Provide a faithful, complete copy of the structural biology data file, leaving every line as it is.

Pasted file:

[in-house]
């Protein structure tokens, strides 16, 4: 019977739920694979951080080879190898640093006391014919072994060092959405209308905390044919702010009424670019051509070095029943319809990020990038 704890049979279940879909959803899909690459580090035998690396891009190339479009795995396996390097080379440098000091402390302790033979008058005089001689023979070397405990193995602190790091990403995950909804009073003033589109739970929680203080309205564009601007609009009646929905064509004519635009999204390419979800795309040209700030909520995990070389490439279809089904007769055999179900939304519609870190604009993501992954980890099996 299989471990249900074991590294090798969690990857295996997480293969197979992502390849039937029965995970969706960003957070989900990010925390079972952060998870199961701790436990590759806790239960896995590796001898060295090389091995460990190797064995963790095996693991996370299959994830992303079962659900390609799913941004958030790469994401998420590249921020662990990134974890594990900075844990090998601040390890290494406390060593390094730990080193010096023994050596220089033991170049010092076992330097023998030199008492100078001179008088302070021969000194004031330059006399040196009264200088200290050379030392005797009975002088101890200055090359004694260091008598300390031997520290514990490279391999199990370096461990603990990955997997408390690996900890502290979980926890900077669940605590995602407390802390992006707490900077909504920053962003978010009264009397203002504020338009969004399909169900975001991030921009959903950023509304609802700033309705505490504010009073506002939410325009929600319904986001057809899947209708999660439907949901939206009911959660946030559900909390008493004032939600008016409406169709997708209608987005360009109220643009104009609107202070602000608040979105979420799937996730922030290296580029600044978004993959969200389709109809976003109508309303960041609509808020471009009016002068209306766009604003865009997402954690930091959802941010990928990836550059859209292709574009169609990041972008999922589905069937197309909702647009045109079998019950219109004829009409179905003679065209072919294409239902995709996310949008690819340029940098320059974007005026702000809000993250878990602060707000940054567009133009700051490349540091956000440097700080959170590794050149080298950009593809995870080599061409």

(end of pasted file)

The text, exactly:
[in-house]
């Protein structure tokens, strides 16, 4: 019977739920694979951080080879190898640093006391014919072994060092959405209308905390044919702010009424670019051509070095029943319809990020990038 704890049979279940879909959803899909690459580090035998690396891009190339479009795995396996390097080379440098000091402390302790033979008058005089001689023979070397405990193995602190790091990403995950909804009073003033589109739970929680203080309205564009601007609009009646929905064509004519635009999204390419979800795309040209700030909520995990070389490439279809089904007769055999179900939304519609870190604009993501992954980890099996 299989471990249900074991590294090798969690990857295996997480293969197979992502390849039937029965995970969706960003957070989900990010925390079972952060998870199961701790436990590759806790239960896995590796001898060295090389091995460990190797064995963790095996693991996370299959994830992303079962659900390609799913941004958030790469994401998420590249921020662990990134974890594990900075844990090998601040390890290494406390060593390094730990080193010096023994050596220089033991170049010092076992330097023998030199008492100078001179008088302070021969000194004031330059006399040196009264200088200290050379030392005797009975002088101890200055090359004694260091008598300390031997520290514990490279391999199990370096461990603990990955997997408390690996900890502290979980926890900077669940605590995602407390802390992006707490900077909504920053962003978010009264009397203002504020338009969004399909169900975001991030921009959903950023509304609802700033309705505490504010009073506002939410325009929600319904986001057809899947209708999660439907949901939206009911959660946030559900909390008493004032939600008016409406169709997708209608987005360009109220643009104009609107202070602000608040979105979420799937996730922030290296580029600044978004993959969200389709109809976003109508309303960041609509808020471009009016002068209306766009604003865009997402954690930091959802941010990928990836550059859209292709574009169609990041972008999922589905069937197309909702647009045109079998019950219109004829009409179905003679065209072919294409239902995709996310949008690819340029940098320059974007005026702000809000993250878990602060707000940054567009133009700051490349540091956000440097700080959170590794050149080298950009593809995870080599061409």